Head of “nudge unit” considers Heathrow opponents could be bought off with free Caribbean flights

Since the UK’s behavioural insights team, or “nudge unit” was set up by David Cameron in 2010 to try to improve public services and save money, it has had various successes in making small changes to people’s behaviour. It still gets most of its work from government, though it has now expanded to take on a wider range of projects. It is now a part-privatised company. Recently David Halpern, the head of the unit, said that fresh thinking was needed to win over the local population affected by Heathrow, in order to stop their opposition holding back a major infrastructure project. He has told the Times that he believes Heathrow’s neighbours could be bought-off [not his words] by bribes [not his words] of free flights to the Caribbean to persuade them of the benefits of a third runway.  Purely by self interest. That sort of thing could avoid costly planning battles, by defusing opposition. The idea is that by getting free travel vouchers, people being over-flown by planes think “There goes my holiday to Barbados.” The problem of the carbon emissions has not occurred to Mr Halpern. It does not appear that other “nudges” have involved such blatant and expensive bribery.  … Unbelievable that this could be permitted…..


By Rosemary Bennett, Social Affairs Correspondent (The Times)
August 22 2015

Full article at


Whitehall’s behavioural guru believes he can win over Heathrow’s neighbours
Residents living near Heathrow should be given free flights to the Caribbean to persuade them of the benefits of a third runway, according to a senior adviser to the government.
David Halpern, the head of the behavioural insights team, or “nudge unit”, said that fresh thinking was needed to win over the local population when it came to big infrastructure projects to stop the costly planning battles that precede most of them.

Psychologically, the human mind is primed to fear the worst when change is imminent, he said. The mind fills with the bad, which drives out the good. Incentives can help to break into that mechanism, he believes. Smart incentives that need not cost much could help people to realise that there may be an upside for them.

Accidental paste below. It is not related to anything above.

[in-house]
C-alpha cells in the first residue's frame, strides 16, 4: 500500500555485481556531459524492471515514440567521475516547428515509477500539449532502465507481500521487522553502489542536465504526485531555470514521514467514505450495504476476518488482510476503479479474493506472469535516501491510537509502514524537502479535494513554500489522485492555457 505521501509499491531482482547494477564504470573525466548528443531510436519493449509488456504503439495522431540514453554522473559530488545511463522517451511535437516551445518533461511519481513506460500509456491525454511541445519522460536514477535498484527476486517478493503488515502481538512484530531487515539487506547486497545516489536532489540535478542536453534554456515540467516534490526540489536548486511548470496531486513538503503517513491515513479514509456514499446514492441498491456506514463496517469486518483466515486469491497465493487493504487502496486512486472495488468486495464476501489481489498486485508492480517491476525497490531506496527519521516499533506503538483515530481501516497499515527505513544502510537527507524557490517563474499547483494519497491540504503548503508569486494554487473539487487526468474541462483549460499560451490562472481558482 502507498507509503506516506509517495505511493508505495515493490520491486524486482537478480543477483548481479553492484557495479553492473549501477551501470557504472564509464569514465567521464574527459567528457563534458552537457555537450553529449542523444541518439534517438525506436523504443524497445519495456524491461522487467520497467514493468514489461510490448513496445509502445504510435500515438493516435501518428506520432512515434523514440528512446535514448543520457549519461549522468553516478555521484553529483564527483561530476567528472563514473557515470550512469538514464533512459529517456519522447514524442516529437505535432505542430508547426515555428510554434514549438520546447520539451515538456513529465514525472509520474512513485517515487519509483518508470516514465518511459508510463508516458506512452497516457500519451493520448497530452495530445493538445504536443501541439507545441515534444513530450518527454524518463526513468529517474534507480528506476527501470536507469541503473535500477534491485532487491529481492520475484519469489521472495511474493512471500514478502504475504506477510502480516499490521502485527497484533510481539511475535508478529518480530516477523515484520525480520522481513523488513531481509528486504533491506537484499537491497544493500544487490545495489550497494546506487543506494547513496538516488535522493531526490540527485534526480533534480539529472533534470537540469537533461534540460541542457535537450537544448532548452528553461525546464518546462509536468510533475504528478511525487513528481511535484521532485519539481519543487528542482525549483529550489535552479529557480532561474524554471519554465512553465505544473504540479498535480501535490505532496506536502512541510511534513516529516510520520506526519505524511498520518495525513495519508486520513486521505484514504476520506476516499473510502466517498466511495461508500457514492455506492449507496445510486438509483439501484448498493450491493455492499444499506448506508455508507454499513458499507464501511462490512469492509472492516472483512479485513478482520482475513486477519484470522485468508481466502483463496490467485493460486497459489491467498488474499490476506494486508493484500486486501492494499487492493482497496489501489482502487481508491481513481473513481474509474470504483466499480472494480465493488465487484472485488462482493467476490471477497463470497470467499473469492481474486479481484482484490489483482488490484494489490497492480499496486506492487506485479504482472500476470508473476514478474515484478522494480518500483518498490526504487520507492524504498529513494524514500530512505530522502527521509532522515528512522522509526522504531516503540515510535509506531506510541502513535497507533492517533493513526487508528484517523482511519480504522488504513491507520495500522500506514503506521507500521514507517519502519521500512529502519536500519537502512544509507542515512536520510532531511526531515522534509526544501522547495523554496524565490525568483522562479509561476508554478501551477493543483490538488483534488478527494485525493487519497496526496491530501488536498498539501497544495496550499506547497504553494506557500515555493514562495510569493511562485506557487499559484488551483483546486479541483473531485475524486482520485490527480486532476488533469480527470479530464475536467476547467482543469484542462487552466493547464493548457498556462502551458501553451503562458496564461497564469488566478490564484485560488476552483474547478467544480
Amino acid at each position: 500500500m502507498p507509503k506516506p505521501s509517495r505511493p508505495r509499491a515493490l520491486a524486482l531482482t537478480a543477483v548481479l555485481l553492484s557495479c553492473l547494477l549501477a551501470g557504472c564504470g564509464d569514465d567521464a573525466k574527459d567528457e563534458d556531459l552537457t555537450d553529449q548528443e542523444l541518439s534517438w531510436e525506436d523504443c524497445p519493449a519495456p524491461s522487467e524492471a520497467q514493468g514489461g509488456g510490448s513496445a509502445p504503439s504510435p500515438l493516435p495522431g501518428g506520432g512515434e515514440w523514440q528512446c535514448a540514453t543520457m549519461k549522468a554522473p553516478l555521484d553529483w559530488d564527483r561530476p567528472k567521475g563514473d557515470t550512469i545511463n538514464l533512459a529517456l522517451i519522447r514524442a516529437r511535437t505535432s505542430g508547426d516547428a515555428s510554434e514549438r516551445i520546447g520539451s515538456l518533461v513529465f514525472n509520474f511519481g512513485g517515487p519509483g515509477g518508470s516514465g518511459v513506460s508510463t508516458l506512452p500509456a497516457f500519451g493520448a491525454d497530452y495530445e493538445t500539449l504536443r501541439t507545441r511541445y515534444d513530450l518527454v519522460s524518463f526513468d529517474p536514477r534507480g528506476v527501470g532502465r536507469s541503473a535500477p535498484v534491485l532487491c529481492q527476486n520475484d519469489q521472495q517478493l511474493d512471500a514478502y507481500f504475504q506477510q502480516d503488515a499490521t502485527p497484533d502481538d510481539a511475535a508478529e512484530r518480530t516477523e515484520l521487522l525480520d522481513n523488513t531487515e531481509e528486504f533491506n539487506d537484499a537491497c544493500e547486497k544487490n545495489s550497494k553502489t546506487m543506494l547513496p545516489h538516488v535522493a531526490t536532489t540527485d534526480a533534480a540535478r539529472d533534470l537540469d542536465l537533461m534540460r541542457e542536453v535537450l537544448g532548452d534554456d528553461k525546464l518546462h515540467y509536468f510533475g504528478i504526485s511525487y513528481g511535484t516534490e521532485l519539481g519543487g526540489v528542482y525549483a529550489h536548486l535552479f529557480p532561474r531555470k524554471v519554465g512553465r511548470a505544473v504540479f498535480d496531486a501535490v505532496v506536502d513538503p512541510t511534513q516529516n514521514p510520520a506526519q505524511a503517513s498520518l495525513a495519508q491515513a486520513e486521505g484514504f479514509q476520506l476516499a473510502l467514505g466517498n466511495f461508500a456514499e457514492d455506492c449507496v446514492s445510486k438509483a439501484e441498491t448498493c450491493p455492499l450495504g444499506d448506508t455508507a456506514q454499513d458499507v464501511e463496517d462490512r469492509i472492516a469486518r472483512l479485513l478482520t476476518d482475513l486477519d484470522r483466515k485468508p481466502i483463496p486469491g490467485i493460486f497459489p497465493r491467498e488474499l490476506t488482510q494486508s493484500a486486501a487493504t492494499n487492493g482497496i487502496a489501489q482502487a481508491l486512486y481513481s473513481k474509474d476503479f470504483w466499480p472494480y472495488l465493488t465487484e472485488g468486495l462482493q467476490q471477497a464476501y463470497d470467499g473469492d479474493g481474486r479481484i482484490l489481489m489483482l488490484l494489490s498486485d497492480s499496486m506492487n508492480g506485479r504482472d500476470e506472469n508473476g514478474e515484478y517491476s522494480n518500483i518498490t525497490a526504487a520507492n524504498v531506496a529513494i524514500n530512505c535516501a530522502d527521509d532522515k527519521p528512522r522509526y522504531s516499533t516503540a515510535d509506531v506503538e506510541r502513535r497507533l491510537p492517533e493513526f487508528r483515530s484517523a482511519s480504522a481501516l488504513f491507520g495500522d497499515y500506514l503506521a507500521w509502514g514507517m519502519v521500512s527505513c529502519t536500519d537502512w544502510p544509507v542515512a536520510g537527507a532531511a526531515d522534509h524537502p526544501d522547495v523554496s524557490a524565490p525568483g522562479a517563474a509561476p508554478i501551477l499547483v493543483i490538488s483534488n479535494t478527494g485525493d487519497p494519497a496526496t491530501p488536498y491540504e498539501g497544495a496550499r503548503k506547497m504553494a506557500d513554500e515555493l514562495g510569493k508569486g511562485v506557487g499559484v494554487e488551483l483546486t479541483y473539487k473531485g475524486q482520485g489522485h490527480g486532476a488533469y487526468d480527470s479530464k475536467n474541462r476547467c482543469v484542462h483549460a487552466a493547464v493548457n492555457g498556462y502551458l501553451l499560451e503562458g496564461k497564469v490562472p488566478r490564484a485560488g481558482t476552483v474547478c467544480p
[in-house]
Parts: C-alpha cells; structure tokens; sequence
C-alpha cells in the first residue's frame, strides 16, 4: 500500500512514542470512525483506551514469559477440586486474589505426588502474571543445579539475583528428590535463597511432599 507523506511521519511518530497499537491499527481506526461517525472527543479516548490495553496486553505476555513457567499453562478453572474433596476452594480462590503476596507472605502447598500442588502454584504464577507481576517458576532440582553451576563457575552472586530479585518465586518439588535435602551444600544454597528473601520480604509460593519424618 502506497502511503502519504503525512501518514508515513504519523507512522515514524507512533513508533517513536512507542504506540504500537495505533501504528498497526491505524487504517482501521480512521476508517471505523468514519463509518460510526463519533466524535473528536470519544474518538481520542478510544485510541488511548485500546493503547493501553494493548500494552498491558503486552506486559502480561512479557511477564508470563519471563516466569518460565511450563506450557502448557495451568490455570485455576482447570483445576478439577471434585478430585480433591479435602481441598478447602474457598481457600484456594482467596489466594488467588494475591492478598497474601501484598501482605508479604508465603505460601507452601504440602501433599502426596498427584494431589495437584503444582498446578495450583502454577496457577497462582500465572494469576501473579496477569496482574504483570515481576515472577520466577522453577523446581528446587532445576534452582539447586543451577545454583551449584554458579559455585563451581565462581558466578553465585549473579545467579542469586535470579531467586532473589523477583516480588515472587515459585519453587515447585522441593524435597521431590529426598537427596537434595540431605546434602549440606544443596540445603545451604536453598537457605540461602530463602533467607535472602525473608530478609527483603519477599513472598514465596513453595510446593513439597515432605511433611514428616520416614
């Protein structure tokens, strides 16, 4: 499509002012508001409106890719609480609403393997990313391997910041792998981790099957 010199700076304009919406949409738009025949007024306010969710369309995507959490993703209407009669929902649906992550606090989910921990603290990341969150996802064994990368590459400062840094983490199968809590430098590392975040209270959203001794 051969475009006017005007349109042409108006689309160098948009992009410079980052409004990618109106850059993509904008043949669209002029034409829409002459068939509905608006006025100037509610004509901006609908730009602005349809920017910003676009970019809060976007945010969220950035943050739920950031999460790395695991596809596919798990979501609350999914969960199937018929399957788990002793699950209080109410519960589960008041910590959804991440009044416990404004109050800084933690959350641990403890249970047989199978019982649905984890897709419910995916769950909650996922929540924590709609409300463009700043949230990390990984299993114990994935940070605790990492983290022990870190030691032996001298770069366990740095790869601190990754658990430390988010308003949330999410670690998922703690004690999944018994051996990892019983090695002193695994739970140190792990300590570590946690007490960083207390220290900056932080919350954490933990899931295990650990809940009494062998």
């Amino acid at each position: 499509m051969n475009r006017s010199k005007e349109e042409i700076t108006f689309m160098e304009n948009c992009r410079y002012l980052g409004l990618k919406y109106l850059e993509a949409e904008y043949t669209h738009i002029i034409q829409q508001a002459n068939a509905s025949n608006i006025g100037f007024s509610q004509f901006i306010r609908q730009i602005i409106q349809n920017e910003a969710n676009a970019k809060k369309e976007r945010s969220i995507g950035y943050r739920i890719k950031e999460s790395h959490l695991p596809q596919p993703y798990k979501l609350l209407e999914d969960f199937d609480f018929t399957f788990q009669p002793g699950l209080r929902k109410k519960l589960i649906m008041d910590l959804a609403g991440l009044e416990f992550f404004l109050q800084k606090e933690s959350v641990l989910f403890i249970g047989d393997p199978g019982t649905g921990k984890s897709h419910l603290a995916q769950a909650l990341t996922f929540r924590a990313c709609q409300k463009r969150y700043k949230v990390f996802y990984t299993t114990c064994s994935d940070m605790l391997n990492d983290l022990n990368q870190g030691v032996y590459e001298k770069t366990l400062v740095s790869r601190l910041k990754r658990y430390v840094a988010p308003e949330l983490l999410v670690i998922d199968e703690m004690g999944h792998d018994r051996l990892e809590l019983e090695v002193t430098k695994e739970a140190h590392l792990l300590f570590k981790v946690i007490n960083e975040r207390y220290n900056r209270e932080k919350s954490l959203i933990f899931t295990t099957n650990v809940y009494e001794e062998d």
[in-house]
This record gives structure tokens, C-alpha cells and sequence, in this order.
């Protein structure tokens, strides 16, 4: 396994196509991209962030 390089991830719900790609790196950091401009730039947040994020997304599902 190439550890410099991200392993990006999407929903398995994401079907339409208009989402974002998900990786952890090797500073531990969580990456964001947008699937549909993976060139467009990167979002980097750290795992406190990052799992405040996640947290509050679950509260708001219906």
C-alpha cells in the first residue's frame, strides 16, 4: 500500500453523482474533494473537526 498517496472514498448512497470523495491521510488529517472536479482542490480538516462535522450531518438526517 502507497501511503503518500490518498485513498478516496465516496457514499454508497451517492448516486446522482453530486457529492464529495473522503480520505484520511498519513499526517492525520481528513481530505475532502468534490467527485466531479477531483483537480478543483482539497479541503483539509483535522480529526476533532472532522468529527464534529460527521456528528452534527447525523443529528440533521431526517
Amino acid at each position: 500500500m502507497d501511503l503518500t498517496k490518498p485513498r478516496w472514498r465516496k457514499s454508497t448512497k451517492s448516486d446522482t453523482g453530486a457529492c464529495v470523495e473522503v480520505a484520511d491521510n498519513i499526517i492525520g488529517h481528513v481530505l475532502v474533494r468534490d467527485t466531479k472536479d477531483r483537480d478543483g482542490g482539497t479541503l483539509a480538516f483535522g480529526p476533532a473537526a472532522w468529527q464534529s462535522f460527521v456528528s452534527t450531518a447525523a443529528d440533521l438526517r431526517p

“When it comes to a big project like Heathrow, we need to think about how to help local people feel more positively about expansion. Heathrow airport should be offering local residents who will be affected by the noise of more planes flying over their homes by giving them vouchers for travelling. It would change the way a resident feels about the plane going overhead. It might make them think, ‘There goes my holiday to Barbados’.”
Mr Halpern was speaking to The Times to mark the publication of his book Inside the Nudge Unit, which charts how the behavioural insights team came into being in the early days of the coalition government in 2010 and how it has started to change policy making.

Full article in the Times at




The rise of nudge – the unit helping politicians to fathom human behaviour

The government’s behavioural insights team has won over sceptics in Whitehall and it is now ‘nudging’ behaviour across the world


By Tamsin Rutter (Guardian)




Set up by David Cameron in 2010 to try to improve public services and save money, the nudge unit still gets most of its work from government, though it has expanded to take on a wider range of projects, including work for foreign governments, the World Bank and the UN. “Essentially we respond to the priorities of government,” said Halpern, explaining how the unit chooses its projects. “The key point is that it has to be social purpose.”

The team would refuse to help a major drinks company improve sales, for example, but might help with a project to reduce sugar consumption.

Most of the changes applied by the nudge unit are tiny: a text message, rewording a letter, a personalised email. One of Halpern’s favourite projects was on improving police diversity. Although around 60% of applicants from a white British background were passing the situational judgment capability stage of Avon and Somerset constabulary’s recruitment process, only 40% of black and minority ethnic (BME) applicants passed it. Halpern’s team reworded the email sent to all candidates that congratulated them on passing the previous stage to include a request for them to “take some time to think about why you want to be a police constable” before moving on to the next test.


Back in 2010, its launch was greeted with a great deal scepticism. It influences the public without them knowing it and is not subject to the Freedom of Information Act. Last year a Lords select committee called for more evaluation of its successes and failures. But it seems to have won over senior civil servants. “If you’re a permanent secretary or head of department you have seen lots of ideas come and go. New governments come in on a wave of new shiny ideas,” said Halpern. “But permanent secretaries can read a graph pretty well, even if they don’t see enough of them.”

and it continues …….




As a part-privatised company, the nudge unit is no longer subject to freedom of information (FOI) requests, a move criticised by sceptics already suspicious of the practice of “implementing policy on the subconscious of the British public”.

This is a very negative view, says Sanders, quick to point out that any correspondence with Whitehall can be subject to FOI. The team will also be audited by the National Audit Office.